Sometimes when I get feeling depressed; I have this urge to be very,very cynical and sarcastic and critical. But I don't like to take that out on actual people, since I really love people and hate knowing that I made someone else's life shittier than it has to be. So, this morning when I came across a popular weight loss propoganda, that spark of cynical irritation came flaring to life within me. Please join me in a virtual bashing as I dissect a portion of this interview process. Raise your glass of full fat mochacino to these poor, hungry women and in your other hand, wave a placard begging for a new definition of "success".
(Popular weight loss group, interviewing woman for their online "success story") :
"So, Susan; What combination of elements do you believe most contributed to your success?"
Joyce's cynical brain: By success, we can assume that you mean you managed to transform yourself from a fat leeching drain on society into a vibrant, thin, smart, happy, bright, addiction-free, recession-proof, happily married, perfect mother, crafting birthday party throwing pinata making aerobic genius? Because we all know that no one could possibly expect acceptance, love, flowers, or balloons if one is four to four hundred pounds overweight, right? And one could easily assume that it would be impossible to be happy or content unless one has found success via the golden calf of weight loss? But, hey. I could be wrong. So, let's give Susan a chance to answer the question, shall we?
Susan: I had lots of good support at home. My husband would come home from work early and baby-sit so I could go to Meetings.
Whoa! Susan!! Did you just say that your husband is a baby-sitter?! Whose children are they? The Schwanns man? Maybe your better chance at "success" is reminding your husband that a parent never baby-sits his or her own children. It's called parenting, and there is nothing particulary heroic about it.
I also decided "It's about me now."
Why does it make me consistently and completely crazy whenever these words are spoken? Even when my counsellor would suggest that I should "Put myself back in the equasion", I wanted to spit. Maybe it's just semantics, but it sounds so bloody selfish. Don't we live in a culture where it's always "about me"? Don't we need to hear something way more revolutionary like "It's about loving your neighbour. It's about finding yourself through losing yourself. It's about finding wealth by giving it all away. It's about letting it all go."
I had done a lot for everyone else, so now it was time to focus on me.
That sounds sort of good. That sounds almost charitable. But it sounds so mutually exclusive. Weird, how that just feels like a punch in the gut. Kind of reminds me of when men leave their marriage of 25 or 28 years, finally seeing the light of "looking after themselves" and figuring out that they're really "just not that into you" any more. Maybe I'm reading a lot into this, but isn't that just crazy selfish? Wrong? Don't we sort of innately focus on our selves, navel gazing, sweating, stressing, thinking it's all about us?
I wanted to be as young as I could for as long as I could, and I knew I had to be slimmer to do that.
Because EVERYONE knows that its impossible to be fit and healthy unless you are also slim. No one believes those statistics about how unhealthy it is for women to be underweight, how they cease to menstruate, how they grow hair like fur to keep their arms warm, and how the hair on their heads starts to fall out in clumps. How they have to take supplemental pills because they are malnourished, how they are more prone to osteoperosis, anemia, brittle nails, dry skin... Just to mention a few.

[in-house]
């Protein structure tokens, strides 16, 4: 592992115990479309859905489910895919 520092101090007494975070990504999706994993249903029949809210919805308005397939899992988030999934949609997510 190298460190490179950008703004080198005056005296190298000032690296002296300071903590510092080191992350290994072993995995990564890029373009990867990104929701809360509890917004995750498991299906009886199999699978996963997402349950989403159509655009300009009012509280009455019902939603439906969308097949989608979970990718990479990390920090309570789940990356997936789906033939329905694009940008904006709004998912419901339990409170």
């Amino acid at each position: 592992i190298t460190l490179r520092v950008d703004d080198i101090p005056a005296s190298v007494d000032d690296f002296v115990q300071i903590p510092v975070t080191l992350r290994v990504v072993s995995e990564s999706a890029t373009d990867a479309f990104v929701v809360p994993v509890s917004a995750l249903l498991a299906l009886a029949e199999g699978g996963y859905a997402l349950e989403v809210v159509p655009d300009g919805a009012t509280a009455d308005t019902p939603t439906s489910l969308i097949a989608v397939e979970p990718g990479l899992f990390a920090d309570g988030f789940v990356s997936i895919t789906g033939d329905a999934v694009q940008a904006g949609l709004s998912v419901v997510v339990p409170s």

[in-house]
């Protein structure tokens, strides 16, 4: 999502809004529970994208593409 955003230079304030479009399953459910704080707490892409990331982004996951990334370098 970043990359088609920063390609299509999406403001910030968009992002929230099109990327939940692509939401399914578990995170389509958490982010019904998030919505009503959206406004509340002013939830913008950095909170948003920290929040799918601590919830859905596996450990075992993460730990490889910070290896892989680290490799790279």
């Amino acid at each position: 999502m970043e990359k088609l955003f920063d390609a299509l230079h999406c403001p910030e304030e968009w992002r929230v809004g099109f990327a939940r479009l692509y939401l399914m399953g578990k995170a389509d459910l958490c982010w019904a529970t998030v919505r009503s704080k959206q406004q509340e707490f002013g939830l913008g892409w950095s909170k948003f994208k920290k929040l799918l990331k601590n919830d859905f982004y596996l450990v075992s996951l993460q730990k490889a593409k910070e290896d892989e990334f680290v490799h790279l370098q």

I also wanted to wear cute clothes and I couldn't find any in my size!
hmmm... Okay. You've got a point there. And that is a way to measure success, for sure. It's hard to find fashionable mu mus, and it's frustrating to not fit your favourite clothes because you've had one wheel of Brie too many. But what if ultimately, success doesn't lie in the shape of our bodies? What if his constant barrage of weight-loss pressure is akin to a subtle conspiracy to make us ineffective in our worlds? What if we believe that we are successful, regardless of the weight we do or do not carry? The breasts that we love or hate? The stomachs flat or paunchy? What if we got so consumed and so heart broken about the huge, real needs in our peripheries, that the bodies we live in would be mere vehicles to take us where our hearts want to go?
How then would we measure success?
I don't know, Susan. Maybe you did experience some sort of personal revolution that also included the shape of your physical body. But I don't think I would represent just myself when I say that I would love to receive an inundation on the renewing of the mind. How I'd like to become a success story that would reflect a transformation by that type of renewal. How something began on the inside, around the area of my heart, and then radiated outward with continual concentric circles, spanning so very far away from "ME" that advice about "making it about me now" would seem obselete and ridiculous.
It is handy, and easily measured to just boil it down to the size and shape of the body though, I'll give you that. But personally, I think it's all a trick. It seems attainable, that type of success. whereas renewing a MIND? Whew! I guess that would be pretty hard to market, eh?
'Cuz what kind of tape measures and weigh scales could we possibly find to measure our success then, eh? Maybe you're onto something Susah. Congratulations on your ultimate success. Now go hire your husband to baby-sit your children and go for a run or something. That whole success thingie is pretty tenuous, you know...